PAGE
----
FHI 360 plays a lead role in new study on key populations in Botswana
The Government of Botswana recently released its first national study on HIV and sexually transmitted infections (STIs) and associated risk behaviors among key populations, primarily female sex workers and men who have sex with men.
The report, 2012 Mapping, Size Estimation & Behavioral and Biological Surveillance Survey (BBSS) of HIV/STI among Select High-Risk Sub-Populations in Botswana, provides important insights on how key populations relate to Botswana’s generalized epidemic.
The study surveyed female sex workers and men who have sex with men in three districts of Botswana — Francistown, Gaborone and Kasane — and found that certain groups may contribute disproportionately to new HIV infections. The HIV prevalence rate was 61.9 percent among the estimated 4,000 female sex workers in the three districts. In comparison, according to the most recent statistics, the national HIV prevalence rate was 17.6 percent in 2008 (National AIDS Coordinating Agency).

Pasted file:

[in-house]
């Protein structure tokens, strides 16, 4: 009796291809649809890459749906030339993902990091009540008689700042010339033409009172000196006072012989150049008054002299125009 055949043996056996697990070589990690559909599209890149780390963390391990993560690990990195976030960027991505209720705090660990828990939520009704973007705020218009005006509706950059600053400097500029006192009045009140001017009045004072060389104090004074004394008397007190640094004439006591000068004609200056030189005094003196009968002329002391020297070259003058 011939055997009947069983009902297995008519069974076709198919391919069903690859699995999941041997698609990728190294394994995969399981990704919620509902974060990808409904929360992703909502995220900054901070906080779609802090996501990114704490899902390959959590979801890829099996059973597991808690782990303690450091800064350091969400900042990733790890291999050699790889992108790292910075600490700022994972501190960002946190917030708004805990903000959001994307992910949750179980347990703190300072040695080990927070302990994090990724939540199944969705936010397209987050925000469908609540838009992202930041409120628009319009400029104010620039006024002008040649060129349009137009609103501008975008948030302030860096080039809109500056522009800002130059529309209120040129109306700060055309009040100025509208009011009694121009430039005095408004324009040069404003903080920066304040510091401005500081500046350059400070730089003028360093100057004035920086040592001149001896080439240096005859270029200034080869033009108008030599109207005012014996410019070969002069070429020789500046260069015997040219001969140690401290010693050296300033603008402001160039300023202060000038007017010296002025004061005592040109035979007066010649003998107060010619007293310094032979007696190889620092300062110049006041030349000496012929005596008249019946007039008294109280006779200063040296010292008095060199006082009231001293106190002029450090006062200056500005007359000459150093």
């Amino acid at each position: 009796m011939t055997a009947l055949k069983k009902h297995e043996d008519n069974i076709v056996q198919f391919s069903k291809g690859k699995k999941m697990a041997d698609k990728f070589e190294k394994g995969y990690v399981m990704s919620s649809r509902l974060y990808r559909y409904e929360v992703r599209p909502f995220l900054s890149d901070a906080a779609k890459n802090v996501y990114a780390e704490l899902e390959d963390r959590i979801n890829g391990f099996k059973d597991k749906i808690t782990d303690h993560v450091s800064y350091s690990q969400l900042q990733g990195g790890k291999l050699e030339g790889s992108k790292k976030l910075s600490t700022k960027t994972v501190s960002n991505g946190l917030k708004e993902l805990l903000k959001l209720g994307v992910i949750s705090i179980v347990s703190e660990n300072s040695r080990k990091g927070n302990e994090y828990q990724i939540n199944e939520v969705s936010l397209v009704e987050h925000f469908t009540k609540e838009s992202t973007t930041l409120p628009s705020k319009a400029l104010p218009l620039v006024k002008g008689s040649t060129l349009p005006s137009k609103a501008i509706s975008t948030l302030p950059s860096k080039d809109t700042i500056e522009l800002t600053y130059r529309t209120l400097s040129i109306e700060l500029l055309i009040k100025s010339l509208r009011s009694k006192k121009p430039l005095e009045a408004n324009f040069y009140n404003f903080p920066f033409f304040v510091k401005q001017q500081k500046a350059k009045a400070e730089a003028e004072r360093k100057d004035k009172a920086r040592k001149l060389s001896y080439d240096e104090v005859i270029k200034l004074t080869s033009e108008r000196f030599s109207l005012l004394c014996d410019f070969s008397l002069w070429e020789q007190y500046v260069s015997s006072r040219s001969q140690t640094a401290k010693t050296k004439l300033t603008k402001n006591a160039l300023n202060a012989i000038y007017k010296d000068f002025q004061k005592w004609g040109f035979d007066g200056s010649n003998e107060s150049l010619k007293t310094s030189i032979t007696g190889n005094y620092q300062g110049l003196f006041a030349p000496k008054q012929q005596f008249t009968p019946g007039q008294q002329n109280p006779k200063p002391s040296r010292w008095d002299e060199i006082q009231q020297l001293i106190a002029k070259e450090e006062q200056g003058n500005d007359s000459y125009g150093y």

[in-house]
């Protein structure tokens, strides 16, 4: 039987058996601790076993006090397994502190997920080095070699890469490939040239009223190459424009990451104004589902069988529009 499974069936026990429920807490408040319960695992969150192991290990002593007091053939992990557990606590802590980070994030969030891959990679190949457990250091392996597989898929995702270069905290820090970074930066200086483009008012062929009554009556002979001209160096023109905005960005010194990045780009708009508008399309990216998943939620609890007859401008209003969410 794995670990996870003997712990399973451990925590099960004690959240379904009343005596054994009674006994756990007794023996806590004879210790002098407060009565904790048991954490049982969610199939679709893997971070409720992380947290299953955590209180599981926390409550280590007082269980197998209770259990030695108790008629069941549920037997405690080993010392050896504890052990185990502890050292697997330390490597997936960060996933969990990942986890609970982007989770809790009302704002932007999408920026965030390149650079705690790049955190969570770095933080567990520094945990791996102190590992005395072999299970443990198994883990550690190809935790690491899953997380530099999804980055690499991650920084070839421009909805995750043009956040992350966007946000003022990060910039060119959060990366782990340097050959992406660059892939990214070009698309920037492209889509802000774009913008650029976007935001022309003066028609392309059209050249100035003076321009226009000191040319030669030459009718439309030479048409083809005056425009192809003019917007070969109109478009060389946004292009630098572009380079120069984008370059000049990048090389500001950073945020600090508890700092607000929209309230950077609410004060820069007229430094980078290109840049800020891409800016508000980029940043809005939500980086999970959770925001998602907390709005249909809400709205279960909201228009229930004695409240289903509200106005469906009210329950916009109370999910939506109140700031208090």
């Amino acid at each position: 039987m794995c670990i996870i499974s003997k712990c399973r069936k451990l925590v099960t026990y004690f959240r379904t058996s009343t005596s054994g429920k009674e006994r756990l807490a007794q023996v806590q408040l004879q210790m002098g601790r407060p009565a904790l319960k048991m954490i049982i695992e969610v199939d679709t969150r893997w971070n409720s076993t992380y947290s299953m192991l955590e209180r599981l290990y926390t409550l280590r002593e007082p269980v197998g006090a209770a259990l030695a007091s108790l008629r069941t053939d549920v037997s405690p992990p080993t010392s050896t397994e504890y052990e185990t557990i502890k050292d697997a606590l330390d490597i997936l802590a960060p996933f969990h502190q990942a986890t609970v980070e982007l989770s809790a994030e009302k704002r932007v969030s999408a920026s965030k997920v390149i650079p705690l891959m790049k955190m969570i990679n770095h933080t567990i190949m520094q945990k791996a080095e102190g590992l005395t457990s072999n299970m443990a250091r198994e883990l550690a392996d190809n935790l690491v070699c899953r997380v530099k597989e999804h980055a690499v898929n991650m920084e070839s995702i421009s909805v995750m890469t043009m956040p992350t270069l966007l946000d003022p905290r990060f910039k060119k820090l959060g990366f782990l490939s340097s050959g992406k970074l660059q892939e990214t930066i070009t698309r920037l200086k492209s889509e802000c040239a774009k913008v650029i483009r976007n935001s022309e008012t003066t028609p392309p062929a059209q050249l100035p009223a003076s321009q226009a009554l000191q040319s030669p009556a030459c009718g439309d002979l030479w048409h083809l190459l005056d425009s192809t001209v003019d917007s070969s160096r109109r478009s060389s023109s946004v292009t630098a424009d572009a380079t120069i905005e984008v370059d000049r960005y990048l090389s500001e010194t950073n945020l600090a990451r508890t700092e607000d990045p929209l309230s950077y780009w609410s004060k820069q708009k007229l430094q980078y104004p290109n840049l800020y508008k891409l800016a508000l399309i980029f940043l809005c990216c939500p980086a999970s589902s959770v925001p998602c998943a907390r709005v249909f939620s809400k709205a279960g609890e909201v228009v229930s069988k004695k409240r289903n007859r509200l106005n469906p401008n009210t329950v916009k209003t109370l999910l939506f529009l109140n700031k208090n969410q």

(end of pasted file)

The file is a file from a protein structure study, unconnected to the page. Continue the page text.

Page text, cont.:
Results from the study highlight the importance of targeting key populations with more effective HIV and STI services, particularly if Botswana is to reach its national goal of zero new HIV infections by 2016.
FHI 360 served as the lead technical partner to the Botswana Ministry of Health and the U.S. Agency for International Development (USAID) on the two-year study.